Colliers International have just released the Canberra Apartments Research and Forecast Report for the second half of 2012. It does not appear to be available online yet (I’ll update when it is) but the Canberra Times has jumped all over it with an interactive map of the status of current and future apartment developments in the Inner North and Inner South.
I’ve summarised the data from the Canberra Times interactive map in the two tables below. The first table shows the situation for Inner South apartment developments with the two columns on the far right showing the cumulative percentage of apartments sold in each development according to Colliers International first half or second half of 2012 reports. The results show that apartments are still selling, albeit slowly, and it seems hard to sell those last few remaining units.
Results for the Inner North developments below show a similar story. I’m not sure what happened to the Arte development to go from 100% sold earlier in the year to only 84% sold recently.
Interestingly, the recently completed ‘Lakefront’ development at 11 Trevillian Quay in Kingston was missing from the Canberra Times analysis although Colliers recorded 7 still for sale from the 154 apartment complex in their first half 2012 report. However, there are at least 12 for sale listings for ‘Lakefront’ apartments on allhomes indicating that some of the sales either fell through or buyers/investors are bailing. There are also over 50 rental listings for apartments in the ‘Lakefront’ development on allhomes, making up over one-third of all of Kingston’s rental listings, plus they flooded on last week indicating that the apartments have just been finished. To give the development credit, they do appear to be renting fairly quickly with a number either rented or under application indicating that people do want to live in the apartments by the lake.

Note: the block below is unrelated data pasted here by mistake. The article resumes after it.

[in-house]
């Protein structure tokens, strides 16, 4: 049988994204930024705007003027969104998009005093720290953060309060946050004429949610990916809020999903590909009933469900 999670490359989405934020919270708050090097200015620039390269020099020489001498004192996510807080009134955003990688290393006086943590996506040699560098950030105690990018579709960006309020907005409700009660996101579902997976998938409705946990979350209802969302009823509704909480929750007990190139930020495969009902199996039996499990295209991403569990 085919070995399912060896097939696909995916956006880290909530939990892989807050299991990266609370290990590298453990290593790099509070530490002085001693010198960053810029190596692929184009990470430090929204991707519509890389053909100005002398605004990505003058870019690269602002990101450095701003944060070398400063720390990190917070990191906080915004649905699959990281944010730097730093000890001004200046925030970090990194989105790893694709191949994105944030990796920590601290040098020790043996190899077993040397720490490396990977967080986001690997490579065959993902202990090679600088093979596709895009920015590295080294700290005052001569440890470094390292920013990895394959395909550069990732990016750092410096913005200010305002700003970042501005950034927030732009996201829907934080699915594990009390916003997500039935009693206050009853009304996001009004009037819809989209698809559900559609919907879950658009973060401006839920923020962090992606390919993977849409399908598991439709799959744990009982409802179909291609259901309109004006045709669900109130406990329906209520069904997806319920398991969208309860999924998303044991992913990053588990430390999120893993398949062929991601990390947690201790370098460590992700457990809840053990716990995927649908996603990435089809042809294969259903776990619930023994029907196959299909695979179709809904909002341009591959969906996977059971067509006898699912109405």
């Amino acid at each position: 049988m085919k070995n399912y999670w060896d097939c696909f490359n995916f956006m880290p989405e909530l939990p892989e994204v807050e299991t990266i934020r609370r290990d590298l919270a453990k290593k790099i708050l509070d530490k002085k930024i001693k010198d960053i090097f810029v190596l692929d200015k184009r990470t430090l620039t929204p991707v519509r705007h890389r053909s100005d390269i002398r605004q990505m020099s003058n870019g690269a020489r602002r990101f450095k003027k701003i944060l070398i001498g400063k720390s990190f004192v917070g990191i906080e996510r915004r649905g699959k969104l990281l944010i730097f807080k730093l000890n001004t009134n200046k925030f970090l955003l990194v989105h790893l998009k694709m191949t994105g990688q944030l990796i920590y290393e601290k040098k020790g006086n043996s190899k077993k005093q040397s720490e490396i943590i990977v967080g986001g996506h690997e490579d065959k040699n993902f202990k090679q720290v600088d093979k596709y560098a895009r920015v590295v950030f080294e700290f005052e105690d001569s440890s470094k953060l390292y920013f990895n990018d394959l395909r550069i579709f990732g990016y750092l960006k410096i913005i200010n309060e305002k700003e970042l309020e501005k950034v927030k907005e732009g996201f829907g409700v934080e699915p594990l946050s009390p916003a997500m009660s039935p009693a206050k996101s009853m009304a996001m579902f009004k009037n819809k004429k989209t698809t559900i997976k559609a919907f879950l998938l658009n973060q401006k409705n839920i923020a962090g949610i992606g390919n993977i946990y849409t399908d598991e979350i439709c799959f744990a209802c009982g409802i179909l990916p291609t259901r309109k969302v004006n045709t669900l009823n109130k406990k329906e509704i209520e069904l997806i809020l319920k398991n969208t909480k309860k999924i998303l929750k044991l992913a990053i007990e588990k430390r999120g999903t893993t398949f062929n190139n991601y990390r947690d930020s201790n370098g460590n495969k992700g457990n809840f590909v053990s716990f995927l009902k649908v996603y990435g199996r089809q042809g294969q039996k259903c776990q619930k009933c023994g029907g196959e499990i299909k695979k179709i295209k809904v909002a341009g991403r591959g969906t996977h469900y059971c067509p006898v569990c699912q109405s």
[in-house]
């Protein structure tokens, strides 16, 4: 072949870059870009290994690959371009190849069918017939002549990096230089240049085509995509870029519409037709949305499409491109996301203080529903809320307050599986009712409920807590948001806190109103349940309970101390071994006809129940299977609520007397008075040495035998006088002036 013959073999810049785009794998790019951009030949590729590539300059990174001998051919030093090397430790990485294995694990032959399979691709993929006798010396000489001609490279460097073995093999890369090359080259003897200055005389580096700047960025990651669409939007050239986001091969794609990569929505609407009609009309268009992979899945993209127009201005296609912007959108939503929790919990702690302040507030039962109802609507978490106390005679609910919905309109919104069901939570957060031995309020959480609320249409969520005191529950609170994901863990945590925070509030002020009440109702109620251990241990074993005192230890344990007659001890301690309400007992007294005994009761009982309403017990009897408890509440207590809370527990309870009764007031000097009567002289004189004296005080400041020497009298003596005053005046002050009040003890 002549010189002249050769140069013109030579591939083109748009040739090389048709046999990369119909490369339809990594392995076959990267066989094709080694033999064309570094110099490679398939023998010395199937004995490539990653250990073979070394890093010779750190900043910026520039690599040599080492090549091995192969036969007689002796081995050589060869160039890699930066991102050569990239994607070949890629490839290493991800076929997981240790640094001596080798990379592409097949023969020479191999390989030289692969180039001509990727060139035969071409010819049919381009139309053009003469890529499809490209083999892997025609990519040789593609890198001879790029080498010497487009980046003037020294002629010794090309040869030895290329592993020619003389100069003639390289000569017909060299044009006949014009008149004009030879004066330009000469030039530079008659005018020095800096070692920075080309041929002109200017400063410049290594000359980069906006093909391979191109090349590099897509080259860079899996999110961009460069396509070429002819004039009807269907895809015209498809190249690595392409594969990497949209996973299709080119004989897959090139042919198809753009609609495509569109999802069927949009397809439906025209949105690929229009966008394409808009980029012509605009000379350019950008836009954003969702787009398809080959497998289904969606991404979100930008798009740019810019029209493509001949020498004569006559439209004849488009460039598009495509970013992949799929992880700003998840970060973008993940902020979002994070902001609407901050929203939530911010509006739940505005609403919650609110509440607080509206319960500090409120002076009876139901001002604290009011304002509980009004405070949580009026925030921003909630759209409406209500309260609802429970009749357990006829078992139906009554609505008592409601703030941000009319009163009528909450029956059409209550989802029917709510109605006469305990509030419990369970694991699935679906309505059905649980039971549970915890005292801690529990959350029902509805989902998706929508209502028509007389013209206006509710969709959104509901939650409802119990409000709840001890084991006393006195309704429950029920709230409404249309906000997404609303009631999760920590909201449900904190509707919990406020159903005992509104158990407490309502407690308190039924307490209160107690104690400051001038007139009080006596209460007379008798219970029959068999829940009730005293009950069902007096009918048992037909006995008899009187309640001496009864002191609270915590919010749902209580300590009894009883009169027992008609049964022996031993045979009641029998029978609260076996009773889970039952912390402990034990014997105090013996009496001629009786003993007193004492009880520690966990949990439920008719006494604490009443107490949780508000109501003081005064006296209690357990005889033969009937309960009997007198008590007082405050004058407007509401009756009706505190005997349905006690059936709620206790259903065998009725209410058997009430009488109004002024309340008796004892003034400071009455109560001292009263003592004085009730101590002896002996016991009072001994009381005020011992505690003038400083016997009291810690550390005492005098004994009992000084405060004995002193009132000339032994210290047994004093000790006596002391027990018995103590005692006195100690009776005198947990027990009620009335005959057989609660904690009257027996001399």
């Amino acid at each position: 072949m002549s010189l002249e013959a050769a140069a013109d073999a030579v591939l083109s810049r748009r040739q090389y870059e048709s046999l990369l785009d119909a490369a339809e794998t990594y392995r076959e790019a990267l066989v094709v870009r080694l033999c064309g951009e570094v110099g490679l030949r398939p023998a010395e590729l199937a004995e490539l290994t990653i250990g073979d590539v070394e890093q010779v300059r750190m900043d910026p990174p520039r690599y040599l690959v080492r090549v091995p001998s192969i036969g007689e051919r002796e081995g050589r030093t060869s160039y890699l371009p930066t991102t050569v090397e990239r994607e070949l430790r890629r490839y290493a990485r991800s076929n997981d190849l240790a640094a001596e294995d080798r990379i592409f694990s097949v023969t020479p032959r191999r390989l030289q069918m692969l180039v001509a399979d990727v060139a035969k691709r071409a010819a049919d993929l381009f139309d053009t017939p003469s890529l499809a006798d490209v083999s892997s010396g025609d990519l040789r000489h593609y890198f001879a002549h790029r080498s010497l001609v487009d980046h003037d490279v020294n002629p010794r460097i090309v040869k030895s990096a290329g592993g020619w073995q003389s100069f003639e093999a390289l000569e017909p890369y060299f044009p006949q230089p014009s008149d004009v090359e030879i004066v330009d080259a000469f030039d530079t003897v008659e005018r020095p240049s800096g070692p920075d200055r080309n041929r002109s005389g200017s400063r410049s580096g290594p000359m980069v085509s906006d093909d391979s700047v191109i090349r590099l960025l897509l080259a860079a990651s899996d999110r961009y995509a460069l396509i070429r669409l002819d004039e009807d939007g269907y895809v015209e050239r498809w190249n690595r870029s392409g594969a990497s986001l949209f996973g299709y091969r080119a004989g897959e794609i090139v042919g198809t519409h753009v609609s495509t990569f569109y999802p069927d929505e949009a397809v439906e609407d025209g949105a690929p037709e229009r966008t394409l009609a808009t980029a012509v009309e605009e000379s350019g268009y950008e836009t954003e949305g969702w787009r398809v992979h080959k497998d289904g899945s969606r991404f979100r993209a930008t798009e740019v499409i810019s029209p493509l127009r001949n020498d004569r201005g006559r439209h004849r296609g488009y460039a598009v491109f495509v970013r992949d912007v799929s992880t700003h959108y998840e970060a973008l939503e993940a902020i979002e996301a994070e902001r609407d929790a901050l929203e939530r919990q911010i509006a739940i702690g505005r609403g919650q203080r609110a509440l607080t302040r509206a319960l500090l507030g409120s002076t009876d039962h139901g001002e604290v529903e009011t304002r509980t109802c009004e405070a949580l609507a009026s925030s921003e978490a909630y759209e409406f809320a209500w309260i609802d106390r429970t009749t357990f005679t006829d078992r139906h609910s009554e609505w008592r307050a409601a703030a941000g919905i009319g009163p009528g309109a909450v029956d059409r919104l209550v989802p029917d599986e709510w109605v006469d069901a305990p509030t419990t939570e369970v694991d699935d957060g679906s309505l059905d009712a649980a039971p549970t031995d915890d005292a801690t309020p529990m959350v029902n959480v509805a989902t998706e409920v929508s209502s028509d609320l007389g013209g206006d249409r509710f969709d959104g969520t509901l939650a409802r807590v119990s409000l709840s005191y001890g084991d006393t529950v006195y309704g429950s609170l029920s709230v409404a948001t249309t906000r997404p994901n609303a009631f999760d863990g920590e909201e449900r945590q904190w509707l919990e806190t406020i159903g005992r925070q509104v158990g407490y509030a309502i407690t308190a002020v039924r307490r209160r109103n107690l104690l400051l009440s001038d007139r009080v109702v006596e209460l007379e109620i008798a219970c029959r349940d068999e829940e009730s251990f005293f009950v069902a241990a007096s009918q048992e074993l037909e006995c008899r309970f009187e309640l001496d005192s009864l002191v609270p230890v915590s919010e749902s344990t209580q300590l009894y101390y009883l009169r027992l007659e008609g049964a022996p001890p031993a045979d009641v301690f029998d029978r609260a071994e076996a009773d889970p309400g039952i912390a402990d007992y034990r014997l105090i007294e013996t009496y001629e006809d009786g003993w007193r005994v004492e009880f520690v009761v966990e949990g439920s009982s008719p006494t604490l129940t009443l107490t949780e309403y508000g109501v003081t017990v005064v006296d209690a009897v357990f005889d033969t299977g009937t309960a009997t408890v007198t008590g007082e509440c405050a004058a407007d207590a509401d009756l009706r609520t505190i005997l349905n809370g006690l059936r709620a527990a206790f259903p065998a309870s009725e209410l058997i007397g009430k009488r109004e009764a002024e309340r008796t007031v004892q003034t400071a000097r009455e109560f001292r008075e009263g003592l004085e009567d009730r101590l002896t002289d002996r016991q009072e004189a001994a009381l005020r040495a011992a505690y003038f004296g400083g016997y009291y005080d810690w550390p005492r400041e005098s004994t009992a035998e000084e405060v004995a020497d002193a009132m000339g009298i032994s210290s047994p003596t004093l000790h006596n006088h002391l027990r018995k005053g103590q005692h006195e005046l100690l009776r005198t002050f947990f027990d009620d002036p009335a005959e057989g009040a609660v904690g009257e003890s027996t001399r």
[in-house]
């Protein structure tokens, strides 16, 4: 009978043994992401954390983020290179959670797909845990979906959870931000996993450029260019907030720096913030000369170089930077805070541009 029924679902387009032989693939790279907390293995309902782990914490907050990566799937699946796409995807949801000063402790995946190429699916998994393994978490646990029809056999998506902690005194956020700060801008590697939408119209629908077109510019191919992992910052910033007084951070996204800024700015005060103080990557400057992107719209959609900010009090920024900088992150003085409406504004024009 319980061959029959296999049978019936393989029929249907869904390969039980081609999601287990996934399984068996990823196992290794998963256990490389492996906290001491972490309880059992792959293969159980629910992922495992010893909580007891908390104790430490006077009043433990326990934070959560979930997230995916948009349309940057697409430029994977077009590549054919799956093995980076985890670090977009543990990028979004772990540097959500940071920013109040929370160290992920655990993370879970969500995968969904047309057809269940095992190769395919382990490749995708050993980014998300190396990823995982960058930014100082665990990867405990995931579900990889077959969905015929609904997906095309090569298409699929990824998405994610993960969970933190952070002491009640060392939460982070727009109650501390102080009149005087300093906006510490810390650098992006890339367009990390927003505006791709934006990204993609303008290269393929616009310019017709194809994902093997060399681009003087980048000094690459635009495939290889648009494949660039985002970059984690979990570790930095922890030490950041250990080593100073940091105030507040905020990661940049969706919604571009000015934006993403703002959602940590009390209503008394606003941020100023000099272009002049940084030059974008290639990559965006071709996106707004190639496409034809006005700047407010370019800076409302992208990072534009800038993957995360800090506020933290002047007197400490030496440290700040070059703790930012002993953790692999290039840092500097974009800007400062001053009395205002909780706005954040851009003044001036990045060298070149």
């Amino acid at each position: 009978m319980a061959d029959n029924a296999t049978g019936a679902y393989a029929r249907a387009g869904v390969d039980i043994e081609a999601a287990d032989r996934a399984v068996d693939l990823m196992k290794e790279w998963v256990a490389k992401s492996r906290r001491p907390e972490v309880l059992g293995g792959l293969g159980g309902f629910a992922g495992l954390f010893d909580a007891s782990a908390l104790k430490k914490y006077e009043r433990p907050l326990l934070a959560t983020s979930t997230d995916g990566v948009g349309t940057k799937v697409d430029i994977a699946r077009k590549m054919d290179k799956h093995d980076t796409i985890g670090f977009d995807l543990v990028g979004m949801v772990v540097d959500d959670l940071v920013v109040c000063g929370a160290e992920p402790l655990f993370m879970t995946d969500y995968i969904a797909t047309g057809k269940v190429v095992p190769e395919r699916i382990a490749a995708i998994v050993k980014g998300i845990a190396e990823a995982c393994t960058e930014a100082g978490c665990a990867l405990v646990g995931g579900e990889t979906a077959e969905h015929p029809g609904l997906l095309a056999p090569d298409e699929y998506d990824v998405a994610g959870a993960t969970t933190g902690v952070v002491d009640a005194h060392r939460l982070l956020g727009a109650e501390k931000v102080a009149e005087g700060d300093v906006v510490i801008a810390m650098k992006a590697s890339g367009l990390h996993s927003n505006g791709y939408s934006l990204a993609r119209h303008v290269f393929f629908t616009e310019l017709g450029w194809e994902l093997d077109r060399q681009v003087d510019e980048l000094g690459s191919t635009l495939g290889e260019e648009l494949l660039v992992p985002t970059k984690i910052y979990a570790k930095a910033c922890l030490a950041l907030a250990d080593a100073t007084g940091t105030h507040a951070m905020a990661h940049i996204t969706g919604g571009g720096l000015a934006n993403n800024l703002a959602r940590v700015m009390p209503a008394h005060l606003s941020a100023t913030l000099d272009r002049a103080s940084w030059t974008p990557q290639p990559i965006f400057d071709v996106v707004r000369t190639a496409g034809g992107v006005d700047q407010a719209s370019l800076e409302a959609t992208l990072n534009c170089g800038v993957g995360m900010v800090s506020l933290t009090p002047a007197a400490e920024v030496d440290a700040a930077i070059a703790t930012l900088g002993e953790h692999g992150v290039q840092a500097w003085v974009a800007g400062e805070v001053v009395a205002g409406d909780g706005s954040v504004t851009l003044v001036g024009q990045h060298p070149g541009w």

The Canberra Times presented differing opinions of Canberra’s apartment situation. According to Paul Powderley from Colliers International, Canberra apartment developments are “at crossroads now [and] it’s not dire straits yet, but it has the potential to get bad.” Ariel Pollard from Colliers stated that some developments “will be under threat of not going ahead if presales for these projects are not met and further developments are taken to market.” Independent Property Group’s Sales and Marketing Director John Minns was not so negative arguing that some approved developments “will not be built for some time.” Similarly, REIACT’s Craig Bright thinks that “it can turn around pretty quickly.”
But can it turn around quickly? Earlier in the year, Colliers International Canberra Apartments Research and Forecast Report for the first half of 2012 noted that “31 projects comprising 3,959 apartments are expected to complete over the 2013 calendar year. These 31 developments represent 56% of the future supply in the Canberra region.” Most of these developments (15) are located in the Inner North and Inner South, while the other 17 are in outer lying districts. This is approximately double the 2,000 apartments across eight inner Canberra and seven outer Canberra projects that are scheduled for completion in 2012.
But none of this is new news. Recently I showed how units and apartments were largely contributing to the growth in Canberra’s stock on market and several new developments were not selling quickly enough. Similarly, earlier in the year it was becoming clear that an oversupply of Canberra apartments was coming due to an increase in development construction and approvals.
While some of the scheduled apartment developments may be delayed or even shelved, there is still set to be a flood of new apartments in the coming years. This additional supply to the already increasing supply of apartments looks set to have a downwards impact on both rental and sale prices of units and apartments in the ACT.